In planning my sabbatical I concentrated on traveling to places that are pretty far from my home while also trying unique experiences (within my budget). I love wine so it wasn’t hard to include the Marlborough region of New Zealand on the list. We import a number of New Zealand wines in the USA and the majority seem to be Sauvignon Blanc – one of my warm weather sipping wines. Unlike Australian wines we get in the USA, I have a much easier time consuming the wines from New Zealand. I am very excited to visit this region while I am traveling the south island of New Zealand.
The hosts have two of these cabins to rent and there is a good amount of spacing between them so you have privacy.
The cabins are very cute inside. It gets warm inside during the day but a breeze comes through with the doors and windows open. There were some mosquitos/black flies but they weren’t as bad as I experienced prior.
I love the gardens and fruit trees on site. My cabin only had views of the gardens but the other cabin has a magnificent view of the hillsides
There is a shared bathroom with a toilet that is a little bit of a walk if you tend to get up in the middle of the night. I woke up once in the middle of night to go to the bathroom and noticed once again so many stars in the sky. It is amazing what you can see without light pollution.
As for the shower I used the outdoor shower. I am obsessed with outdoor showers. I hope to have one of my own someday if I ever own a home again. I love showering outdoors for some reason.
There is also a shared mini-fridge outside the main house that holds milk for guests and I also used it to store some of my perishables during my stay (also keeping my cheese and wine cold).
My first evening at the cabins I drove into town for dinner. It is about a 20 minute drive to the town of Blenheim from the cabins. There seem to be wineries nearby but I have booked a wine tour tomorrow. Even though I am located out of town the tour van will pick me up anyway. What good luck! I am excited to do a group tour tomorrow.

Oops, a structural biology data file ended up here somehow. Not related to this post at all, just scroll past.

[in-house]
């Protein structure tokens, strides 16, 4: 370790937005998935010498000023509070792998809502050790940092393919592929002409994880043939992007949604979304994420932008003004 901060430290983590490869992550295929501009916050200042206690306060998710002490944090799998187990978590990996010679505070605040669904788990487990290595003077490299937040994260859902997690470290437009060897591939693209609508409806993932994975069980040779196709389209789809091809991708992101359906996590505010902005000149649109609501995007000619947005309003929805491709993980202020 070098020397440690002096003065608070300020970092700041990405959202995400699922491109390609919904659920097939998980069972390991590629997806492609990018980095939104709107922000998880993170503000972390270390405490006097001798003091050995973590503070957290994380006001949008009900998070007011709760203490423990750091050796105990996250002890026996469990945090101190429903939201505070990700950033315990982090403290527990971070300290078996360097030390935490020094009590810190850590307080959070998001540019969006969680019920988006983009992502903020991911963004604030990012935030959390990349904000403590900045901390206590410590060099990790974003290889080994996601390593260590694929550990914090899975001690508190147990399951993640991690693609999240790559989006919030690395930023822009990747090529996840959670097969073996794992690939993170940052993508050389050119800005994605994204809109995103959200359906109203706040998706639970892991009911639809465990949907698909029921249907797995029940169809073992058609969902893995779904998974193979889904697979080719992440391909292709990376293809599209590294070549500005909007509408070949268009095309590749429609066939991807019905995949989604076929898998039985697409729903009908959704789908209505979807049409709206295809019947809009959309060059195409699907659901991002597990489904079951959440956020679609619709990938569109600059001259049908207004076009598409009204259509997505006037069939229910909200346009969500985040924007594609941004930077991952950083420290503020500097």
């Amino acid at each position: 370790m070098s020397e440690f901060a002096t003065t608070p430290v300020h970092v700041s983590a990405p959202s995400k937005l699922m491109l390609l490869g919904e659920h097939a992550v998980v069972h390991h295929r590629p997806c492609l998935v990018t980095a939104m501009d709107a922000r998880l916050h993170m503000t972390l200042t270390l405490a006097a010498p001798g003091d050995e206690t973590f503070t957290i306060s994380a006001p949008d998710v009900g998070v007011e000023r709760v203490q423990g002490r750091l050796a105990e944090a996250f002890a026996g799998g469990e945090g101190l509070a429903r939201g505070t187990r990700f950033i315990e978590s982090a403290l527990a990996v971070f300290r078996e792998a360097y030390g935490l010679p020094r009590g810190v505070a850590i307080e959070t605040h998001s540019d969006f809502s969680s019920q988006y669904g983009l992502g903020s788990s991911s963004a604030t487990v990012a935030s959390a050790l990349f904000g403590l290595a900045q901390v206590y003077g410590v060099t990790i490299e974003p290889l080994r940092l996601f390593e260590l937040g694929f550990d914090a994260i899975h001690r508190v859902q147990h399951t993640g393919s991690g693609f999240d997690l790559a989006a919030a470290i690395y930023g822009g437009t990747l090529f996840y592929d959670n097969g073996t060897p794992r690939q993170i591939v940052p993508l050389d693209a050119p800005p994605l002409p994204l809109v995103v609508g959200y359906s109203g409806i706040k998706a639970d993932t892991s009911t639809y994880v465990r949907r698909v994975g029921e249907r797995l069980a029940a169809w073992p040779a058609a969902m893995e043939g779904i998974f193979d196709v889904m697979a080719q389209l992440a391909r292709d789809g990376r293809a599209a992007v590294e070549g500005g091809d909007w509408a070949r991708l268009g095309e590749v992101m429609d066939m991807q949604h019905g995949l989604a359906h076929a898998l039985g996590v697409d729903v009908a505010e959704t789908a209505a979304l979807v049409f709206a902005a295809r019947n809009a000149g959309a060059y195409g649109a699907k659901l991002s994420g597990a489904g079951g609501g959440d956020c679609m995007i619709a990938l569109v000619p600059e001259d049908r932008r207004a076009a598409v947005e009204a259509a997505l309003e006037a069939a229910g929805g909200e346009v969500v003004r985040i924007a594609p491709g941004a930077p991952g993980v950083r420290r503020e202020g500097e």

This morning before starting another long drive I try to check the oil on my campervan after reading in the lease agreement that is something I should be periodically doing. The problem is I can’t find the engine. I’ve never owned or even driven a vehicle like this before. When I open the front hood it is all nonsense inside. Finally I ask a stranger at a gas station. He tells me he isn’t really familiar with the van but he thinks the engine is under the passenger seat. What?!?
Sure enough it is.
After checking I am back on the road but I make a pit stop at a park where I read about my favorite bugs (sarcasm).
I am heading to the north coast and my destination is Abel Tasman. I have a reservation for two nights at a campervan site near the water.
The drive to Abel Tasman is twice as long as the estimate is. Once again I did not sleep well in my van last night so I am tired. Also it is really stressful driving on the steep winding roads heading into the Abel Tasman National Park; traffic is bad and cars ride my tail. I normally pull over to let faster cars pass but there is no shoulder for me to safely pull over. To top it all off I can’t find a place to buy gas that will accept my credit card and I am running really low on gasoline. I stop at a gas station one after another, each spaced far apart, and none of them are able to accept my credit card. I am almost at my campsite and when I discover the gas station nearby will not work as well so I have a mini panic attack.
I know a panic attack about finding gas sounds silly but I am pretty worn down and stressed out at this point. I turn around and end up driving to another town to find a gas station; thank goodness my van made it. This gas station has an attendant where I can make my purchase. I buy gas and three candy bars because I can’t decide if I want crisped rice chocolate, almond chocolate, or chocolate with peanuts so I just buy them all. Isn’t that what you do when you have a panic attack?
I decide that tonight would be a good time to spend some money on a hotel room. I just imagine getting to a crowded campsite with a bunch of screaming kids and end up getting into an argument with another traveler being very inconsiderate (something that tends to happen at these campsites time to time).
So that’s how I end up at a motel tonight. Hopefully I get a good nights rest and I am up for a hike because I’ve been looking forward to a day hike, I just wasn’t looking forward or expecting the crowds. But it is Monday so maybe it won’t be quite as bad tomorrow.
For tonight I have my candy bars ready and decide to go for some delicious veggie pizza at Sprig & Fern Motueka. It is really great veggie pizza. You can tell the vegetables are cooked fresh. Pizza and chocolate makes the world better, right?
Today I am doing a hike at Abel Tasman National Park. I wasted a day yesterday so I can’t do as long of a hike as I originally anticipated doing.
Abel Tasman National Park is named after a Dutch settler who had a battle with the local residents. Settlers eventually destroyed the area for logging, etc. They also tricked the native population into giving up their land.
In the mid 1900’s the land was preserved and turned into a park. Now it is a beautiful haven for day hikers, campers, and kayakers. One can spend days hiking from location to location while staying at different campsites.